Types of business plans explained

While all business plans cover similar categories, the style and function fully depend on how you intend to use your plan. To get the most out of your plan, it's best to find a format that suits your needs. Here are a few common business plan types worth considering.

Traditional business plan

The tried-and-true traditional business plan is a formal document meant to be used for external purposes. Typically this is the type of plan you'll need when applying for funding or pitching to investors. It can also be used when training or hiring employees, working with vendors, or in any other situation where the full details of your business must be understood by another individual.

Business model canvas

The business model canvas is a one-page template designed to demystify the business planning process. It removes the need for a traditional, copy-heavy business plan, in favor of a single-page outline that can help you and outside parties better explore your business idea.

The structure ditches a linear format in favor of a cell-based template. It encourages you to build connections between every element of your business. It's faster to write out and update, and much easier for you, your team, and anyone else to visualize your business operations.

One-page business plan

The true middle ground between the business model canvas and a traditional business plan is the one-page business plan . This format is a simplified version of the traditional plan that focuses on the core aspects of your business.

By starting with a one-page plan , you give yourself a minimal document to build from. You'll typically stick with bullet points and single sentences making it much easier to elaborate or expand sections into a longer-form business plan.

Growth planning

Growth planning is more than a specific type of business plan. It's a methodology. It takes the simplicity and styling of the one-page business plan and turns it into a process for you to continuously plan, forecast, review, and refine based on your performance.

It holds all of the benefits of the single-page plan, including the potential to complete it in as little as 27 minutes . However, it's even easier to convert into a more detailed plan thanks to how heavily it's tied to your financials. The overall goal of growth planning isn't to just produce documents that you use once and shelve. Instead, the growth planning process helps you build a healthier company that thrives in times of growth and remain stable through times of crisis.

It's faster, keeps your plan concise, and ensures that your plan is always up-to-date.

Download a free sample business plan template

Ready to start writing your own plan but aren't sure where to start? Download our free business plan template that's been updated for 2023.

This simple, modern, investor-approved business plan template is designed to make planning easy. It's a proven format that has helped over 1 million businesses write business plans for bank loans, funding pitches, business expansion, and even business sales. It includes additional instructions for how to write each section and is formatted to be SBA-lender approved. All you need to do is fill in the blanks.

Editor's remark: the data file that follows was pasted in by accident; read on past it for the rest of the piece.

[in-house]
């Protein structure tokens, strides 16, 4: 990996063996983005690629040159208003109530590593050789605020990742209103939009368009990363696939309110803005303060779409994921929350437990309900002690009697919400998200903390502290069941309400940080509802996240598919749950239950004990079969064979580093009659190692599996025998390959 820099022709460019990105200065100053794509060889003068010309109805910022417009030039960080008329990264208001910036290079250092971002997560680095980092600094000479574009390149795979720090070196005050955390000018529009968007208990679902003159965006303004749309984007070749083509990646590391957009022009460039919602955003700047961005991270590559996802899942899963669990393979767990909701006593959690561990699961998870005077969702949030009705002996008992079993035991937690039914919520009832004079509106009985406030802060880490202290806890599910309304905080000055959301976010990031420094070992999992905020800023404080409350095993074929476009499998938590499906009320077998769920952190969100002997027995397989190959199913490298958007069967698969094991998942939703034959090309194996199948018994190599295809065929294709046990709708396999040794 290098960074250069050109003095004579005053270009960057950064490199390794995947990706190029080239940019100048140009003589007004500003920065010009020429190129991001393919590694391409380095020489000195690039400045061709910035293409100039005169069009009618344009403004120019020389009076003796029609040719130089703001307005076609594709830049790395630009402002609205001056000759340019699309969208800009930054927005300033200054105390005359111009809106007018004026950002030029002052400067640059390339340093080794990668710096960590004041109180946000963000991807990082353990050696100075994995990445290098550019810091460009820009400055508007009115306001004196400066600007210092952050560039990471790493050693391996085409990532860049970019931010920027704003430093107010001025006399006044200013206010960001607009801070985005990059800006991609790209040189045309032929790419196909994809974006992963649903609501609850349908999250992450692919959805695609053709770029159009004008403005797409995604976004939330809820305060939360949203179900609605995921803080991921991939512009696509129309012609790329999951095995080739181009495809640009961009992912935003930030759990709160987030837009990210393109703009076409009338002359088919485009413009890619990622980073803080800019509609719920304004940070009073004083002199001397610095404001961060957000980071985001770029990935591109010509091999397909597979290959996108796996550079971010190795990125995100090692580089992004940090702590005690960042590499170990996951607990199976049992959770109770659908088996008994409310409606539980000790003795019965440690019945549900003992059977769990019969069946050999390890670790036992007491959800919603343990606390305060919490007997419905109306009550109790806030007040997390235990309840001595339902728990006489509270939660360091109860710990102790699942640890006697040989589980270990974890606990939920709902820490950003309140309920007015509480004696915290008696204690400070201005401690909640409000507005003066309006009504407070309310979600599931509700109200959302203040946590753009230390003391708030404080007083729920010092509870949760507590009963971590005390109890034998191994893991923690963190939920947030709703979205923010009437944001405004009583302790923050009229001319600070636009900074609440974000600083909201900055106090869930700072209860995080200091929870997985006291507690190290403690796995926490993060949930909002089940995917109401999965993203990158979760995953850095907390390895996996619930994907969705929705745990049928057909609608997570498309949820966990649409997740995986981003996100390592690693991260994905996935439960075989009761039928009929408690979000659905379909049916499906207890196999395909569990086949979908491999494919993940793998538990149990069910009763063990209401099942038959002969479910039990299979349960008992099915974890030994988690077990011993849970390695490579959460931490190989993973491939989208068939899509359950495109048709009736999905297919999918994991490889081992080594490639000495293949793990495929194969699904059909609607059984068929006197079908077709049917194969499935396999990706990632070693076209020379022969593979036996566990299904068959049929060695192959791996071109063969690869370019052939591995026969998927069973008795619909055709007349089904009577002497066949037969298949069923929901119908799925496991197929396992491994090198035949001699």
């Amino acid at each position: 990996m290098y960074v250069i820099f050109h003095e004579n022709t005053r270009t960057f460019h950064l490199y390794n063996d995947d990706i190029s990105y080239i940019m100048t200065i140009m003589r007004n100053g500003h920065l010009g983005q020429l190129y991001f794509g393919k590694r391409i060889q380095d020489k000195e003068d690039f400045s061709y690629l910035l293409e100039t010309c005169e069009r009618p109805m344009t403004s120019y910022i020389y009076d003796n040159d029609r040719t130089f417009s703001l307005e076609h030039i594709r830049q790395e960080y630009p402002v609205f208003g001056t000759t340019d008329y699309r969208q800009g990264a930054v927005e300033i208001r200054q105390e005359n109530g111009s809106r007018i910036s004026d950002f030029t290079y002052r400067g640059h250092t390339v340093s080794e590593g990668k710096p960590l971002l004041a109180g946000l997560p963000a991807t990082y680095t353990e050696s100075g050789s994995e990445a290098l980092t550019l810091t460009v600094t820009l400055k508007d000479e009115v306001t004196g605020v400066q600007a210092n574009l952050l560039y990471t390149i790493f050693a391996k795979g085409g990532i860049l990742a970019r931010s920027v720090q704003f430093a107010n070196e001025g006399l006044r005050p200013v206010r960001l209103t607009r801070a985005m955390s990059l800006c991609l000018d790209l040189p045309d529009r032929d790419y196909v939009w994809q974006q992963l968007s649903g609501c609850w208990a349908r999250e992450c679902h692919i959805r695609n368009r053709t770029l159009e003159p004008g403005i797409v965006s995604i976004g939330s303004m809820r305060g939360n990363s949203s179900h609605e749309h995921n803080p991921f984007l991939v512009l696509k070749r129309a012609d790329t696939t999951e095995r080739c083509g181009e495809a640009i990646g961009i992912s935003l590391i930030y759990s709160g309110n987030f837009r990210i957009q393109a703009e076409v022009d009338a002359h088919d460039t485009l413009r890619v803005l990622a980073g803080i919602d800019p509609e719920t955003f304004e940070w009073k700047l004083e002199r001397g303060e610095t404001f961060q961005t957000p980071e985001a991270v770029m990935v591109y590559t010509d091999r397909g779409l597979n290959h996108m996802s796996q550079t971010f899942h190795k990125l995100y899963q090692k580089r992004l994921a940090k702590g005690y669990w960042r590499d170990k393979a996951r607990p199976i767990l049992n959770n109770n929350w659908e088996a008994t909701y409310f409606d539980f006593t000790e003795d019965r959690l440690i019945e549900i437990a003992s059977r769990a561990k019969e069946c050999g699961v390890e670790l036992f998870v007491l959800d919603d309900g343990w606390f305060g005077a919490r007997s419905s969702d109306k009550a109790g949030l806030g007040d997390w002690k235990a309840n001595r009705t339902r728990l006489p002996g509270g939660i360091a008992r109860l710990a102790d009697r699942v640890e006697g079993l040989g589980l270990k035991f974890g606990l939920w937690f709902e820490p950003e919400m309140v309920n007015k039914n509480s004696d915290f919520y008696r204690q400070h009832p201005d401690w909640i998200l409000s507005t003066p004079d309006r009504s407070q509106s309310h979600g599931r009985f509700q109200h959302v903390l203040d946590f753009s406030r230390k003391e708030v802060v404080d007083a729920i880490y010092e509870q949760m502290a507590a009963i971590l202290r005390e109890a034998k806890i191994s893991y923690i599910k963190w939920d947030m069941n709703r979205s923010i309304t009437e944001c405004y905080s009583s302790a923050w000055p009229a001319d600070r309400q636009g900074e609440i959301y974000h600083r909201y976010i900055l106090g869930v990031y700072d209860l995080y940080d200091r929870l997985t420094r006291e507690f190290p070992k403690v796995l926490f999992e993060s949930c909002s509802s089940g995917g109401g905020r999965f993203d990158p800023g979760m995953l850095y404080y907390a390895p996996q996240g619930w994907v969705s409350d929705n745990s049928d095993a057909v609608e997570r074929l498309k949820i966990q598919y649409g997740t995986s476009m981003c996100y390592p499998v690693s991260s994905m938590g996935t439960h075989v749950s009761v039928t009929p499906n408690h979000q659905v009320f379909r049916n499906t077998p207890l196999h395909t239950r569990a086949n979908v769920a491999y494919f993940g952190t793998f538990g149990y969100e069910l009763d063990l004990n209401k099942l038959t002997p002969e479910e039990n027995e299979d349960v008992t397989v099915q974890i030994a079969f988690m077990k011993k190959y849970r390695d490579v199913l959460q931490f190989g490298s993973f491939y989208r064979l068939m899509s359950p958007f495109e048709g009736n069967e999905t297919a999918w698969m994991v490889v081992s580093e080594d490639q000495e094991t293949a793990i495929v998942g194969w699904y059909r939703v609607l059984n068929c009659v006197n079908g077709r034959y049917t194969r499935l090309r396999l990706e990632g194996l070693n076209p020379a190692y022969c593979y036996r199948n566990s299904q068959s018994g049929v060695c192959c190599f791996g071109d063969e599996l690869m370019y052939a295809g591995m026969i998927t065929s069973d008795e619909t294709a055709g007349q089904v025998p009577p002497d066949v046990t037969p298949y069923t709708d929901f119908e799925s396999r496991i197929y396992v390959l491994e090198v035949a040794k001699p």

How to use an example business plan to help you write your own

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How do you know what elements need to be included in your business plan, especially if you've never written one before? Looking at examples can help you visualize what a full, traditional plan looks like, so you know what you're aiming for before you get started. Here's how to get the most out of a sample business plan.

Choose a business plan example from a similar type of company

You don't need to find an example business plan that's an exact fit for your business. Your business location, target market, and even your particular product or service may not match up exactly with the plans in our gallery. But, you don't need an exact match for it to be helpful. Instead, look for a plan that's related to the type of business you're starting.

For example, if you want to start a vegetarian restaurant, a plan for a steakhouse can be a great match. While the specifics of your actual startup will differ, the elements you'd want to include in your restaurant's business plan are likely to be very similar.

Use a business plan example as a guide

Every startup and small business is unique, so you'll want to avoid copying an example business plan word for word. It just won't be as helpful, since each business is unique. You want your plan to be a useful tool for starting a business —and getting funding if you need it.

One of the key benefits of writing a business plan is simply going through the process. When you sit down to write, you'll naturally think through important pieces, like your startup costs, your target market , and any market analysis or research you'll need to do to be successful.

You'll also look at where you stand among your competition (and everyone has competition), and lay out your goals and the milestones you'll need to meet. Looking at an example business plan's financials section can be helpful because you can see what should be included, but take them with a grain of salt. Don't assume that financial projections for a sample company will fit your own small business.

If you're looking for more resources to help you get started, our business planning guide is a good place to start. You can also download our free business plan template , or get started right away with LivePlan .

Think of business planning as a process, instead of a document

Think about business planning as something you do often , rather than a document you create once and never look at again. If you take the time to write a plan that really fits your own company, it will be a better, more useful tool to grow your business. It should also make it easier to share your vision and strategy so everyone on your team is on the same page.